Cameron Lee Horace’s The Other Woman chronicles the life of a septuagenarian woman in a nursing home in 2004, her life narrated by her snarky younger self. Twenty-two minutes long, the film follows as Margaret recounts the pleasures of her life, that ‘Maisie’ now seems completely separated from.
Rescued from her third floor apartment, no one knows Margaret (Claudia Lindemann) anymore, to the point that even her name is lost. She is called Maisie by the apathetic, borderline cruel matron (Fiona Leishman), administered laxatives, and talked at patronisingly—all in all, a far cry from the femme fatale Margaret (Sophie Colquhoun) of her youth.
There is a strong influence of Fleabag in the style and presentation of the film. The creation of an alternate universe to which only the audience and a select few characters are privy, of course, is the first tell. Margaret’s personality too, bears resemblance, from her snarky asides to her contention with her sexual and romantic past. And when the ghosts of her long dead sisters show up with accusations and fully preserved memories of her life, Maragaret too is faced with needing to shield herself.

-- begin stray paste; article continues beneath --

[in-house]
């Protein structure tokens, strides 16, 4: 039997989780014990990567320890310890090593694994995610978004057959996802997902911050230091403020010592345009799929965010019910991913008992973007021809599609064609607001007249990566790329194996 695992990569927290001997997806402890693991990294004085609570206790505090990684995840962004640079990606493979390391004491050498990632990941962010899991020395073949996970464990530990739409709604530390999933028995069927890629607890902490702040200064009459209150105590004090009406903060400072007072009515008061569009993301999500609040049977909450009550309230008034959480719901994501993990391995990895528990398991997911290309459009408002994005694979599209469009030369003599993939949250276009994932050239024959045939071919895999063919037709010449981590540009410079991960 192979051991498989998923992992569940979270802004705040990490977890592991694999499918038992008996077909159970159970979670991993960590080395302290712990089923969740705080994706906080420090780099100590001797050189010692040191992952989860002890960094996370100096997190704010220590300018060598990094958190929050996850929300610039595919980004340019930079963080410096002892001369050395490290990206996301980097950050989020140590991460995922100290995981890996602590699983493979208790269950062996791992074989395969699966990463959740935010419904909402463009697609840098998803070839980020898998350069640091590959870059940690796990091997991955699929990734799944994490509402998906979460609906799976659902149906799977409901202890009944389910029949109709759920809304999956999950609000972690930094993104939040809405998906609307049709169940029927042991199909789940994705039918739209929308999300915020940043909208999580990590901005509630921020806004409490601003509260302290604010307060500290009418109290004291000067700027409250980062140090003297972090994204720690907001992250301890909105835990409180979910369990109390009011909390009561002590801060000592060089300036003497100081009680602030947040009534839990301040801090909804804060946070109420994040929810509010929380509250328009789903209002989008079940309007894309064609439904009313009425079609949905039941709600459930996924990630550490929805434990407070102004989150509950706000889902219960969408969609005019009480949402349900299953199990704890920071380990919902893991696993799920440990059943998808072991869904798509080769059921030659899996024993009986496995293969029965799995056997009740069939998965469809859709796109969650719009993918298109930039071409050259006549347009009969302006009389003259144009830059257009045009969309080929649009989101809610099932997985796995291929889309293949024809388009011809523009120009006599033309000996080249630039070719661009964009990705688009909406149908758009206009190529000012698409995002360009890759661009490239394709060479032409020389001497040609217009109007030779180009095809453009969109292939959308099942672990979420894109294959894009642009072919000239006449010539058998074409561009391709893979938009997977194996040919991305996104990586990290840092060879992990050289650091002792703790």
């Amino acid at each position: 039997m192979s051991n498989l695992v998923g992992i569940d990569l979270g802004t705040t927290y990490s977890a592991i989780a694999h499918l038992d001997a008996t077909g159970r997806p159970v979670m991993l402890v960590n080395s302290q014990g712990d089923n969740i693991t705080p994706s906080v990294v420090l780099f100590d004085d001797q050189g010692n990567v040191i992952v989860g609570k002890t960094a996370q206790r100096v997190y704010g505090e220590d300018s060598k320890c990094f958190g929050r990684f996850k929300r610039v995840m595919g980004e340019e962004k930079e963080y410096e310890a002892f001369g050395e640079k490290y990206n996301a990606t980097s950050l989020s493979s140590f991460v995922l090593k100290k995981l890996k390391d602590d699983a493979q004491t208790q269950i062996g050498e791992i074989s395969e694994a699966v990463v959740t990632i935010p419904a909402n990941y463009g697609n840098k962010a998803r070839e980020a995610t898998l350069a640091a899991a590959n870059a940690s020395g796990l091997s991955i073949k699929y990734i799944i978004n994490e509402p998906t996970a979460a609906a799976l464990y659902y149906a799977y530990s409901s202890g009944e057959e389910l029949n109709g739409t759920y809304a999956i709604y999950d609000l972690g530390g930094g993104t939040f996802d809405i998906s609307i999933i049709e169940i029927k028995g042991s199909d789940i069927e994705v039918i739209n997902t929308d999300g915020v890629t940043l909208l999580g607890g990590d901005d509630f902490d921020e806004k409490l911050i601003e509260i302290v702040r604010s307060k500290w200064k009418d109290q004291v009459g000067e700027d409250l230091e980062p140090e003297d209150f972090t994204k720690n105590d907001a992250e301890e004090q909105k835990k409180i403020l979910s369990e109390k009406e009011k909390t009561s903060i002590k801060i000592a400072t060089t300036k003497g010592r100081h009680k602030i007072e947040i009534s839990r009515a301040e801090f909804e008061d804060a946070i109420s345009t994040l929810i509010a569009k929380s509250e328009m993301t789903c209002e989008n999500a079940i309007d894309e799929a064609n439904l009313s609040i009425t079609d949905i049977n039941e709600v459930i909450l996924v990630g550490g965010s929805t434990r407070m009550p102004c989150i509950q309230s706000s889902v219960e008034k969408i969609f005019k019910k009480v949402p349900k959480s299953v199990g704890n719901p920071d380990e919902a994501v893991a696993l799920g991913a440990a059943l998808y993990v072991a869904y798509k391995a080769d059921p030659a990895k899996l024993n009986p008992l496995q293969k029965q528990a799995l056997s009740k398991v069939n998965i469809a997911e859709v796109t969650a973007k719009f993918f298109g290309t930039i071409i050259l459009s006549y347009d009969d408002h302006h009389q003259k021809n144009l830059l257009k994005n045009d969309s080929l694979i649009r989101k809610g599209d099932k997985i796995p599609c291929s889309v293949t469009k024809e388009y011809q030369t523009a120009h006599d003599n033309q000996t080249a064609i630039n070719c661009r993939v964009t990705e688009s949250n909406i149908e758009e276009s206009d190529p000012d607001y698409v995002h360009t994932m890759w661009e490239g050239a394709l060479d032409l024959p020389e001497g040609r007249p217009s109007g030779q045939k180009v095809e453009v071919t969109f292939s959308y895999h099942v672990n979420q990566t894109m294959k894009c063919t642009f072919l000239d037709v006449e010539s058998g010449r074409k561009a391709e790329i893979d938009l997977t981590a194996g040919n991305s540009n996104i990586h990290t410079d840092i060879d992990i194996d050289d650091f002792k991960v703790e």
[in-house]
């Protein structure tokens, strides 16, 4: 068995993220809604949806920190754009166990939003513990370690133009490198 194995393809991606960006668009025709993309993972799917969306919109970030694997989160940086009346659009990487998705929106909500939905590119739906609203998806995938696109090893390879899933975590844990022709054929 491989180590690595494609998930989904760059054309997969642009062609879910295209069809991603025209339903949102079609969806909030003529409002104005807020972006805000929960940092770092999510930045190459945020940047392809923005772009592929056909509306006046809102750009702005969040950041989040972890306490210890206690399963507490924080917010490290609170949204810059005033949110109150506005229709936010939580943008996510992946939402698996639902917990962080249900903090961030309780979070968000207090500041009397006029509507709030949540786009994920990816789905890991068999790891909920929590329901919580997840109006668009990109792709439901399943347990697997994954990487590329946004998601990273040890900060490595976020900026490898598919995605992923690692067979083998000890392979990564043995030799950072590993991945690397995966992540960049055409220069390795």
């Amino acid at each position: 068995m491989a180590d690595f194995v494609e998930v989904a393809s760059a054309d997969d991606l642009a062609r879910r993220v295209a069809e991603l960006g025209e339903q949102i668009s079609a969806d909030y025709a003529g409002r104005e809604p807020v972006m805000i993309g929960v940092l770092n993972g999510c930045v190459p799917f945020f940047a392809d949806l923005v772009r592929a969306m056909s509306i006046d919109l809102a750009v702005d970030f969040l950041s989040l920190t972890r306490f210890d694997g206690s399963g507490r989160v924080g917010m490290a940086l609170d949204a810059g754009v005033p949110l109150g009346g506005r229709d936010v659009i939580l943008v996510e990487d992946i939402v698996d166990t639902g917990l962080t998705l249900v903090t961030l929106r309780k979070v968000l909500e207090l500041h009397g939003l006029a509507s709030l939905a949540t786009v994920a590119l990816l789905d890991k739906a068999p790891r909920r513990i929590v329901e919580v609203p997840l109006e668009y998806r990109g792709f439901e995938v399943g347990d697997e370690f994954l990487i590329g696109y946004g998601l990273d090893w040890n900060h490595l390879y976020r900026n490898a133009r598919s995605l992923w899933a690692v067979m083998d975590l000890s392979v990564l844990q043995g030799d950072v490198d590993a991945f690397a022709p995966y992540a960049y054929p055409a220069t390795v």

The oblivious witness to the drama is James (Joe Snape), a young trainee who wants to make the older Margaret’s life better. All he sees is the older, silent Margaret languishing in her chair in the dayroom. The many pronged conflict unfolding is invisible to him. As such, he is a mere tool, employed to delineate the real world from Margaret’s personal one. Which is to say, to contrast Margaret with Maisie.
The entire drama is shot in grayscale both to create the look and feel of a bygone era, and to preserve the allure and initial enigma of Margaret as the femme fatale figure. The silent Maisie’s enigma is less alluring, seen by others as either a nuisance or a project. A husband, children are assumed, and enquiries are made. But Margaret has none of those things. She never married, of her own accord. She was the other woman, over and over, with pleasure. When the ghosts of Alice (Lisa Ronaghan) and Lily (Helen Mae Austin), her sisters, shame her for her choices and brag about being married themselves, Margaret questions the worth of their lives as opposed to hers. Being the concubine as opposed to being covered in vomit. Having to jump through hoops to preserve their marriages with indifferent husbands (their own father left) as opposed to sampling them and leaving on whim. Margaret’s questions make her sisters uncomfortable and throw a less flattering light on their perfect 50s married households.
The Other Woman presents its titular figure not as a shameful character, but a proud one, with a life she charted out for herself. Contrasted, Maisie is nobody. A mere body to be fed, cleaned and accounted for. Margaret has been split into two women, and one does not resemble the other.
Watch The Other Woman Short FIlm
The Other Woman: Questions of Morality Around Lust, and Questioning Domesticity